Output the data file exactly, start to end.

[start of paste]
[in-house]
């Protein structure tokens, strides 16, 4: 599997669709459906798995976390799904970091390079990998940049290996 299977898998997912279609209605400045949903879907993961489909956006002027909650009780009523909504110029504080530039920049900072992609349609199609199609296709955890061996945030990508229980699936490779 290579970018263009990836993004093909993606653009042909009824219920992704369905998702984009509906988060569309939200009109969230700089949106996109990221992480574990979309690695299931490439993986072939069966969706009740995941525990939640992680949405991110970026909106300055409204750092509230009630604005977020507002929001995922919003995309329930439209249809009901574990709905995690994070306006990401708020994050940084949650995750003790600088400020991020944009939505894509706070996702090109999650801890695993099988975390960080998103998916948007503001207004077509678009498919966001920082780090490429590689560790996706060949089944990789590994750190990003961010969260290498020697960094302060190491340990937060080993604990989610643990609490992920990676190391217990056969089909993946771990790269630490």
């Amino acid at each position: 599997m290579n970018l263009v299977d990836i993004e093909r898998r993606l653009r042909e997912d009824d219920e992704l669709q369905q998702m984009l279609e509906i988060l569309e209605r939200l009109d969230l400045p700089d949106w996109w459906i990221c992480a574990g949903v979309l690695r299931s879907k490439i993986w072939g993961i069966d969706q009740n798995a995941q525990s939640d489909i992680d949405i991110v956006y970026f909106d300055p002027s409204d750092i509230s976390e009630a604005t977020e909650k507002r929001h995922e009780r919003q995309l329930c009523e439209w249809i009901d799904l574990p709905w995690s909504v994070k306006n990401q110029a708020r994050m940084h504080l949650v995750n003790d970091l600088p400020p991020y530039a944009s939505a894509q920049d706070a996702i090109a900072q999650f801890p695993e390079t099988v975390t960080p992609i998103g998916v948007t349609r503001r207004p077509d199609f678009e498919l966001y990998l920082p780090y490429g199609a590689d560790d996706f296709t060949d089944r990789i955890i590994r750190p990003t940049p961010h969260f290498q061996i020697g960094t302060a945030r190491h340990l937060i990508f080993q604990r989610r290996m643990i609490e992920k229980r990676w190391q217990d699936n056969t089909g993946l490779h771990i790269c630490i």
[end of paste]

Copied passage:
[in-house]
């Protein structure tokens, strides 16, 4: 599997669709459906798995976390799904970091390079990998940049290996 299977898998997912279609209605400045949903879907993961489909956006002027909650009780009523909504110029504080530039920049900072992609349609199609199609296709955890061996945030990508229980699936490779 290579970018263009990836993004093909993606653009042909009824219920992704369905998702984009509906988060569309939200009109969230700089949106996109990221992480574990979309690695299931490439993986072939069966969706009740995941525990939640992680949405991110970026909106300055409204750092509230009630604005977020507002929001995922919003995309329930439209249809009901574990709905995690994070306006990401708020994050940084949650995750003790600088400020991020944009939505894509706070996702090109999650801890695993099988975390960080998103998916948007503001207004077509678009498919966001920082780090490429590689560790996706060949089944990789590994750190990003961010969260290498020697960094302060190491340990937060080993604990989610643990609490992920990676190391217990056969089909993946771990790269630490």
């Amino acid at each position: 599997m290579n970018l263009v299977d990836i993004e093909r898998r993606l653009r042909e997912d009824d219920e992704l669709q369905q998702m984009l279609e509906i988060l569309e209605r939200l009109d969230l400045p700089d949106w996109w459906i990221c992480a574990g949903v979309l690695r299931s879907k490439i993986w072939g993961i069966d969706q009740n798995a995941q525990s939640d489909i992680d949405i991110v956006y970026f909106d300055p002027s409204d750092i509230s976390e009630a604005t977020e909650k507002r929001h995922e009780r919003q995309l329930c009523e439209w249809i009901d799904l574990p709905w995690s909504v994070k306006n990401q110029a708020r994050m940084h504080l949650v995750n003790d970091l600088p400020p991020y530039a944009s939505a894509q920049d706070a996702i090109a900072q999650f801890p695993e390079t099988v975390t960080p992609i998103g998916v948007t349609r503001r207004p077509d199609f678009e498919l966001y990998l920082p780090y490429g199609a590689d560790d996706f296709t060949d089944r990789i955890i590994r750190p990003t940049p961010h969260f290498q061996i020697g960094t302060a945030r190491h340990l937060i990508f080993q604990r989610r290996m643990i609490e992920k229980r990676w190391q217990d699936n056969t089909g993946l490779h771990i790269c630490i």